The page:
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Neve male optato maneas circumlitus auro. -63. Eloquio, eloquentia. Fidum, amicum. - 64. Desertum Nestora. When the Greeks fled in alarm at the lightning of Jupiter, Nestor, whose horse had been wounded by Paris, seeing Hector coming against him, called to Ulysses for assistance. Ulysses, however, paid no attention to him, and he was rescued by Diomedes.—67. Mihi fingi, a me fingi.-68. Tydides, Diomedes, the son of Tydeus. — 69. Corripuit, upbraid. ed, as Metam. iii. 564: Hunc cetera turba suorum Corripiunt dictis. -70. Mortalia, res mortalium.—71. En introduces something new : now, another time, he requires help. Ulysses was wounded by the Trojans, and cut off from his friends. He called for help, and was rescued by Ajax and Menelaus.—72. Legem sibi dixerat ipse, conditionem qua tractandus esset ipse in Nestoris exemplo praescripserat.—73. Conclamat socios, a rare construction, socios clamando con. vocat. Conclamare generally stands absolute, as an intransitive verb. Trementem-pallentem-trepidantem-jacentem. Words accumulated to strengthen the reproach of cowardice.—79. Post clypeumque late. Here also the most odious expression: hide yourself behind the shield. —82. Deos in proelia ducit. In Homer, Apollo goes before him concealed in a cloud, and spreads terror among the Greeks. 83. Ulixe, ancient form of the vocative, after the Greek.-86. Ingenti pondere, ingenti saxo. Resupinum, ita ut resupinus jaceret. — 87. Poscentem, provocantem ad certamen singulare. - 88. Sortemque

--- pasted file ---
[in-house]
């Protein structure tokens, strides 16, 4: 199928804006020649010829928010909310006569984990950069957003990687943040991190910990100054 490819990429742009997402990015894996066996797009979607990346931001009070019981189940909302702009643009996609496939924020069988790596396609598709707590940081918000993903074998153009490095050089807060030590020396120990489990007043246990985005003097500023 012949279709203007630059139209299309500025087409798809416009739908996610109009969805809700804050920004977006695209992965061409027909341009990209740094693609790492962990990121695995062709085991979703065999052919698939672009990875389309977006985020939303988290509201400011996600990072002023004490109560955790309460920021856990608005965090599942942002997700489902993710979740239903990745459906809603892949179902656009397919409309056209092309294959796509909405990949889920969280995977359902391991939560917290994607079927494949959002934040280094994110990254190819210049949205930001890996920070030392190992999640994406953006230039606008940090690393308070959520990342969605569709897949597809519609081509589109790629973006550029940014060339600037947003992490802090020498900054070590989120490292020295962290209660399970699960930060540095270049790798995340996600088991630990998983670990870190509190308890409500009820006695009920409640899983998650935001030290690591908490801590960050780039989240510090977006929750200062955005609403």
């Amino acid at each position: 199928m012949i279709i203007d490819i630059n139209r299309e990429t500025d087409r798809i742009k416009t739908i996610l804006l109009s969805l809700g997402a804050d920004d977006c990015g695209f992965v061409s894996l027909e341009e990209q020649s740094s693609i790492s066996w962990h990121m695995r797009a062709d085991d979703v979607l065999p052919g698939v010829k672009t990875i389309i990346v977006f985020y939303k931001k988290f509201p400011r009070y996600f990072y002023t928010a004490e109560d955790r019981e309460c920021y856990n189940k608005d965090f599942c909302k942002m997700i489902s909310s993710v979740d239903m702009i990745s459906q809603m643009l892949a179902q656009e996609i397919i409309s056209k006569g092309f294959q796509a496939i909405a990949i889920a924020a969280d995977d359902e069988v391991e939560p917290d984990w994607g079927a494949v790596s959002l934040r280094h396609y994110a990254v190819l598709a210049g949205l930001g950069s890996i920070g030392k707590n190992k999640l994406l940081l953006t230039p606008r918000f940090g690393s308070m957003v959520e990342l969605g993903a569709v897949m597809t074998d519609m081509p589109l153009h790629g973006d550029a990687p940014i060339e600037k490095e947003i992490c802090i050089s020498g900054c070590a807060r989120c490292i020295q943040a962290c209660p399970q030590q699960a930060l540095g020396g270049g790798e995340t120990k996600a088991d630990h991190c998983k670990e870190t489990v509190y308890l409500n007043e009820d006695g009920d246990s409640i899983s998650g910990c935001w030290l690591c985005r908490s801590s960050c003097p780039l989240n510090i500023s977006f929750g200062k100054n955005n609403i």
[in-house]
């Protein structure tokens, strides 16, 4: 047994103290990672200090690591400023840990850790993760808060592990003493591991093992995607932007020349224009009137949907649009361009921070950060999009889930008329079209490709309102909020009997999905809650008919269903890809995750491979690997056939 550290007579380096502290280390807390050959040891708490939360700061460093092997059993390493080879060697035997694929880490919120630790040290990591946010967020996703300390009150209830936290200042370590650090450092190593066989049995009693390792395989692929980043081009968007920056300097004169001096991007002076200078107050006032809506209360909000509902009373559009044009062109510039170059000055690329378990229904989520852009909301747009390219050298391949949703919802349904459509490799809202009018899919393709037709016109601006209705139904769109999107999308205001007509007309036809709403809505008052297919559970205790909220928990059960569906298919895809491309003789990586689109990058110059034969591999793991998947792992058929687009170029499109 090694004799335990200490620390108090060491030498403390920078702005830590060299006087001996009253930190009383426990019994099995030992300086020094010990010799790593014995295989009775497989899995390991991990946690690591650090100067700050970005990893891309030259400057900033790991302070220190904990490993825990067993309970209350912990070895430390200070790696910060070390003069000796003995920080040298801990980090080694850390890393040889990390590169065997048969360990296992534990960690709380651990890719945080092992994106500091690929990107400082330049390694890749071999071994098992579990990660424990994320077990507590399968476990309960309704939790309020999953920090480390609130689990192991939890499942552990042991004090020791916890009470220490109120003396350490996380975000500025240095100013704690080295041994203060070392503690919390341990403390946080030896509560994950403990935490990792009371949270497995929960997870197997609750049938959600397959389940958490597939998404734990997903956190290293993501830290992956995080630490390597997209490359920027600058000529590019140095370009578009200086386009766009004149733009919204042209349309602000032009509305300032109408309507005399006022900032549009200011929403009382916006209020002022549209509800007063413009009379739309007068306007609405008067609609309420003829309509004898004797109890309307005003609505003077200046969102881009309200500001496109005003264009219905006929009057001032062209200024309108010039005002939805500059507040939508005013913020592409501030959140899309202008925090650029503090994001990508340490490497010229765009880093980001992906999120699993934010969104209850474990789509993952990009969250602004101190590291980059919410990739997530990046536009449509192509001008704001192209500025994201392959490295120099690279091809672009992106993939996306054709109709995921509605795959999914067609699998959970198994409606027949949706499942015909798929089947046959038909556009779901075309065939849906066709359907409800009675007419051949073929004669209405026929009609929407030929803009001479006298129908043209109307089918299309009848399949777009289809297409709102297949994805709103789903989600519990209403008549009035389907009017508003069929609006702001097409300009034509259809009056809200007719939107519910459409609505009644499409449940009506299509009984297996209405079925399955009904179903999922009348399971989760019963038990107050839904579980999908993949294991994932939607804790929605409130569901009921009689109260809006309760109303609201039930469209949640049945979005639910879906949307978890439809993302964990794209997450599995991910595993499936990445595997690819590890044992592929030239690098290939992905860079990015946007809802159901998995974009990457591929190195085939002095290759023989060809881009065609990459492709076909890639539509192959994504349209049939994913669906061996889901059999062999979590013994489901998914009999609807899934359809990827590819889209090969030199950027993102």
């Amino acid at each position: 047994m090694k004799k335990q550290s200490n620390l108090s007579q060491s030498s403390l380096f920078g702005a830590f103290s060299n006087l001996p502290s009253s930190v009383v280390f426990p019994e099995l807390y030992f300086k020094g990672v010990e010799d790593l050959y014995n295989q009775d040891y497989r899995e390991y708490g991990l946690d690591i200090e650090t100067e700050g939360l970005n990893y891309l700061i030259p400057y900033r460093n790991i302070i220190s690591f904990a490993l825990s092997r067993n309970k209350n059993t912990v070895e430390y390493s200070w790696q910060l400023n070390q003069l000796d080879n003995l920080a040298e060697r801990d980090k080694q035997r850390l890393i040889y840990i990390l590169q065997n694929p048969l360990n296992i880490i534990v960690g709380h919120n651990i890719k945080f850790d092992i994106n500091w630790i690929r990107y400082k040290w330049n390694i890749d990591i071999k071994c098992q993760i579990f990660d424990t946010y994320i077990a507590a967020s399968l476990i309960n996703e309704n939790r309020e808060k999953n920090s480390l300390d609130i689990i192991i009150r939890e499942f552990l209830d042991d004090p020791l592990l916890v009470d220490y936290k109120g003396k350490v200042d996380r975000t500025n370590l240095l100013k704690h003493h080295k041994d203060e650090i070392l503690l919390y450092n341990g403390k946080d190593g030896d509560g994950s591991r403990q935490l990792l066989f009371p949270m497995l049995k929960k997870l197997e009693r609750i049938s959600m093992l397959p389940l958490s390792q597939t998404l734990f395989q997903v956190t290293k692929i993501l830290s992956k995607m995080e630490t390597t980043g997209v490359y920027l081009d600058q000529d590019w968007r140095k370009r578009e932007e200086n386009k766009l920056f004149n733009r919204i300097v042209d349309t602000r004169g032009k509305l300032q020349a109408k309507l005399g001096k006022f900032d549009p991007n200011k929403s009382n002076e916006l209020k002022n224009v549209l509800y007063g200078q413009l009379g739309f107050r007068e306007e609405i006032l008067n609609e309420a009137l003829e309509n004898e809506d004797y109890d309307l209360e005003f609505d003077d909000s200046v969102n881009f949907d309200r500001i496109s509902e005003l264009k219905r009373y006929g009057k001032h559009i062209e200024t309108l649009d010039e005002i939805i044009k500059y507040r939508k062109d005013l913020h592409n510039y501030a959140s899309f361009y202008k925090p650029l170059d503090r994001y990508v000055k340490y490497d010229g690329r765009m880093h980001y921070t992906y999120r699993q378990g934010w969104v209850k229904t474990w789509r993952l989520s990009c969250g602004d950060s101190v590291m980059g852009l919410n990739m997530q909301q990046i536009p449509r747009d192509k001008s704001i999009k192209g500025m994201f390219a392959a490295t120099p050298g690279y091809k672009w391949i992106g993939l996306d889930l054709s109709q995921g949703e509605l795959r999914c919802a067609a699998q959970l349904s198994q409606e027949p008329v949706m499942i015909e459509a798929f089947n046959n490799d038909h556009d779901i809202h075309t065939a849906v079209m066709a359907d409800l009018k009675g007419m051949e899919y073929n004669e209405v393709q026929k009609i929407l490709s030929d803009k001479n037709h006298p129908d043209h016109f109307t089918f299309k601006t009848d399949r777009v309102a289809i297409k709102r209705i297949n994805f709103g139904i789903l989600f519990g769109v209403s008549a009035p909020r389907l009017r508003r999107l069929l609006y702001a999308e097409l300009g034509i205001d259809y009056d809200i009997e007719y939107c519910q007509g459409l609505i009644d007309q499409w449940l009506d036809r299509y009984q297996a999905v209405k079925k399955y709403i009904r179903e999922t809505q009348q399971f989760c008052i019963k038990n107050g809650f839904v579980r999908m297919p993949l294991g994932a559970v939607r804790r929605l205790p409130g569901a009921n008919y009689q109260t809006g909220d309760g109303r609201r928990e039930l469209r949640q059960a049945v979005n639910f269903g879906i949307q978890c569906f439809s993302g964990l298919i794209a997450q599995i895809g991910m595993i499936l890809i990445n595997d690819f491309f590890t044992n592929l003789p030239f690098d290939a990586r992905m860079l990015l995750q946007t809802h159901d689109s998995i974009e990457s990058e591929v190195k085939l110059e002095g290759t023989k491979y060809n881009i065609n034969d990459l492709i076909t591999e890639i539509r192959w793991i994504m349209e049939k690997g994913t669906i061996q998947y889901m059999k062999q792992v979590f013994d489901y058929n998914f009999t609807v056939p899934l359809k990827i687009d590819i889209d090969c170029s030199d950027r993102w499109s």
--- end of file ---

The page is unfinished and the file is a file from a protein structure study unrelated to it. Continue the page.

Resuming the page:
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Et vestrae valuere precis. Si quaeritis hujus
Fortunam pugnae, non sum superatus ab illo.